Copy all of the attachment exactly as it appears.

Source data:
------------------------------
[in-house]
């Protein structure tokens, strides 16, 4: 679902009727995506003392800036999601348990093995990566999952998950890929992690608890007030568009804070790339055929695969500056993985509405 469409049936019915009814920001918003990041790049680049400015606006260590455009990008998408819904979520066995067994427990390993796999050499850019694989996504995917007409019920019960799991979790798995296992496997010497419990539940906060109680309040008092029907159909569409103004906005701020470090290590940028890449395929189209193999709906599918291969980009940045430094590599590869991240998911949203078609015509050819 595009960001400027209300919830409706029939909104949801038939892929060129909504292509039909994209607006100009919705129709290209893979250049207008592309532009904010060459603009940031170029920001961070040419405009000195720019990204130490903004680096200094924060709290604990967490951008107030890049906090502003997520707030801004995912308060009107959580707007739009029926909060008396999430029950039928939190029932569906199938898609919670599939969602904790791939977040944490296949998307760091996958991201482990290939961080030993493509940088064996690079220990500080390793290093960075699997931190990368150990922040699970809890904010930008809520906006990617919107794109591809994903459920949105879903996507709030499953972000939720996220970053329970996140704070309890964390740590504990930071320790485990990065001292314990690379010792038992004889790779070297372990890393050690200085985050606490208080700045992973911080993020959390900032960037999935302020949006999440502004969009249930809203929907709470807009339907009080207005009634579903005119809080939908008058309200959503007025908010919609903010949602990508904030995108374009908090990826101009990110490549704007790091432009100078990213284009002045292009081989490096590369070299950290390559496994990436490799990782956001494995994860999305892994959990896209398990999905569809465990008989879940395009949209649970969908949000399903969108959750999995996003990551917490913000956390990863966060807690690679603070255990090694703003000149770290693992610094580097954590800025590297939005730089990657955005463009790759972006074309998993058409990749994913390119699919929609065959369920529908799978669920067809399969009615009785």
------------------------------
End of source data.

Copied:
[in-house]
């Protein structure tokens, strides 16, 4: 679902009727995506003392800036999601348990093995990566999952998950890929992690608890007030568009804070790339055929695969500056993985509405 469409049936019915009814920001918003990041790049680049400015606006260590455009990008998408819904979520066995067994427990390993796999050499850019694989996504995917007409019920019960799991979790798995296992496997010497419990539940906060109680309040008092029907159909569409103004906005701020470090290590940028890449395929189209193999709906599918291969980009940045430094590599590869991240998911949203078609015509050819 595009960001400027209300919830409706029939909104949801038939892929060129909504292509039909994209607006100009919705129709290209893979250049207008592309532009904010060459603009940031170029920001961070040419405009000195720019990204130490903004680096200094924060709290604990967490951008107030890049906090502003997520707030801004995912308060009107959580707007739009029926909060008396999430029950039928939190029932569906199938898609919670599939969602904790791939977040944490296949998307760091996958991201482990290939961080030993493509940088064996690079220990500080390793290093960075699997931190990368150990922040699970809890904010930008809520906006990617919107794109591809994903459920949105879903996507709030499953972000939720996220970053329970996140704070309890964390740590504990930071320790485990990065001292314990690379010792038992004889790779070297372990890393050690200085985050606490208080700045992973911080993020959390900032960037999935302020949006999440502004969009249930809203929907709470807009339907009080207005009634579903005119809080939908008058309200959503007025908010919609903010949602990508904030995108374009908090990826101009990110490549704007790091432009100078990213284009002045292009081989490096590369070299950290390559496994990436490799990782956001494995994860999305892994959990896209398990999905569809465990008989879940395009949209649970969908949000399903969108959750999995996003990551917490913000956390990863966060807690690679603070255990090694703003000149770290693992610094580097954590800025590297939005730089990657955005463009790759972006074309998993058409990749994913390119699919929609065959369920529908799978669920067809399969009615009785």